In the field, surveyors followed strict procedural guidelines to carry out a survey. Sandford Fleming drew up a handbook explaining these rules. Surveying involved taking horizontal linear measurements using a sliding scale, and vertical measures using a surveyor’s rod, whose gradations were viewed with a Surveyor’s chain. Angles were measured with a theodolite.
Today, extremely precise measurements are made with complex electronic instruments, sometimes involving laser beams.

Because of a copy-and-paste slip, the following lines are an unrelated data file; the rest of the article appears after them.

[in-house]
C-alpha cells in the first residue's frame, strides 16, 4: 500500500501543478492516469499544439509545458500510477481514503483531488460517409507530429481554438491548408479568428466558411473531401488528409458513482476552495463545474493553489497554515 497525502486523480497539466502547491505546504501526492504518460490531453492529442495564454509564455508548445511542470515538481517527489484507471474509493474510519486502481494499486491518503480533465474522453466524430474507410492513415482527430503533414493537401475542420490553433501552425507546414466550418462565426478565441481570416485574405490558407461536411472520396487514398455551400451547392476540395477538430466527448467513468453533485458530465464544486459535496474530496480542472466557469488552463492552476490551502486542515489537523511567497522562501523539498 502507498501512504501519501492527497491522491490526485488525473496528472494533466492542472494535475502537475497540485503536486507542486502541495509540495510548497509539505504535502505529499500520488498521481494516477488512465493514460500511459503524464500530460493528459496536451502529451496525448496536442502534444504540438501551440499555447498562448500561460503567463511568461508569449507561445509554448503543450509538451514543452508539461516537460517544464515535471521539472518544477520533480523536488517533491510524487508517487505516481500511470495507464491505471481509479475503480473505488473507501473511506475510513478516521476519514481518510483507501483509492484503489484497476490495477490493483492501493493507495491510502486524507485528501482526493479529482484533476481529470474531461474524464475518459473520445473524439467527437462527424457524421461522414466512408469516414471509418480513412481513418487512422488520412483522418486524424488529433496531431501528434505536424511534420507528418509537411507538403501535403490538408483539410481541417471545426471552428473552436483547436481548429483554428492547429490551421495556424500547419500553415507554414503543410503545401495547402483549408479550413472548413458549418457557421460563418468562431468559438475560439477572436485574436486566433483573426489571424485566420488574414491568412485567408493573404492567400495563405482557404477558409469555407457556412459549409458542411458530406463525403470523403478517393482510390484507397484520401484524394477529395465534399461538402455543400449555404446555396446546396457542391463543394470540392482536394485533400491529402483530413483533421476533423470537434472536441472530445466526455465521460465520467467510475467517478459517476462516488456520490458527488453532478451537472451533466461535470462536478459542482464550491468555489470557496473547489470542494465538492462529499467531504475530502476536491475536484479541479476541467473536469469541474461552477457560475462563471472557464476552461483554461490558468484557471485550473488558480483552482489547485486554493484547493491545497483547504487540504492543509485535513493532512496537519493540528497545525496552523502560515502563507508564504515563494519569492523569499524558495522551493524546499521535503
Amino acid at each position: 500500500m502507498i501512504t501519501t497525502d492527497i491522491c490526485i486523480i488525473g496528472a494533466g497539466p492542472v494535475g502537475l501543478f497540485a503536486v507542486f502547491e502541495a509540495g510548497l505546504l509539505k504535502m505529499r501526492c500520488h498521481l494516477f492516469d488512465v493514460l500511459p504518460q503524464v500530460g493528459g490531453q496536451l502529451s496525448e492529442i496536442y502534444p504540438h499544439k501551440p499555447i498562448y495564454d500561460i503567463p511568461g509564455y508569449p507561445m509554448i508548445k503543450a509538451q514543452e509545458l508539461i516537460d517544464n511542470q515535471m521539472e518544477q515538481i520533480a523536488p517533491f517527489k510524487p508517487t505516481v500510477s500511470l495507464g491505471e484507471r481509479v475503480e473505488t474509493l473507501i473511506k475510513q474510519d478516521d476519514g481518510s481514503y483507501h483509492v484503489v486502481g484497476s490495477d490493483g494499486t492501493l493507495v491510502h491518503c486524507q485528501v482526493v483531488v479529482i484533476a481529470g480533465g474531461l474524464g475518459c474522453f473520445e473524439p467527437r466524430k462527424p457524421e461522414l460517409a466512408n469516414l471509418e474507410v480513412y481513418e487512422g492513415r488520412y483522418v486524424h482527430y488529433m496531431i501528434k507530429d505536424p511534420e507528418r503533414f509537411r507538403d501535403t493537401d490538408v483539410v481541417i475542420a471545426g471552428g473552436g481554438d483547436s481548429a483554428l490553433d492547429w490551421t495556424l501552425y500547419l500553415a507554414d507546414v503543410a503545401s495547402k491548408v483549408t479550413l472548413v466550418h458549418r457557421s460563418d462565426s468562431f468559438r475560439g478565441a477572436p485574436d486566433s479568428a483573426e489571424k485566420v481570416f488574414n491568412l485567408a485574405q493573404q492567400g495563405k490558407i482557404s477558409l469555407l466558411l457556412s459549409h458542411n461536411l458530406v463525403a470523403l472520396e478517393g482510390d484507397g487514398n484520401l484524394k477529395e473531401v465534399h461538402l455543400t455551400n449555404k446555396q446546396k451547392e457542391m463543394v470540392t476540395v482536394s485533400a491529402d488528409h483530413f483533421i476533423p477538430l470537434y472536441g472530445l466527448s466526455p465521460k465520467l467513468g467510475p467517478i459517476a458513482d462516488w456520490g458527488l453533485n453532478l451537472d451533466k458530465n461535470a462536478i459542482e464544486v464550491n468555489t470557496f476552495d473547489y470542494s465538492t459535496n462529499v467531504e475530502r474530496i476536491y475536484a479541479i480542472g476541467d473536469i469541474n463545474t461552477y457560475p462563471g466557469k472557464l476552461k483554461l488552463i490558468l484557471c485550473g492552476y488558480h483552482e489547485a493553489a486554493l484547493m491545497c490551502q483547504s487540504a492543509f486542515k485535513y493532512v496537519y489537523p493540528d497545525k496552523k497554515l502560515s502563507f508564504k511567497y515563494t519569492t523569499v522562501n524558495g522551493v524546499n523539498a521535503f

During the New France period, land was divided into seigneuries, each of which was divided into long strips.
However, at the time when Sandford Fleming was surveying the country, the territory was being divided into townships – a system established by the British after 1763.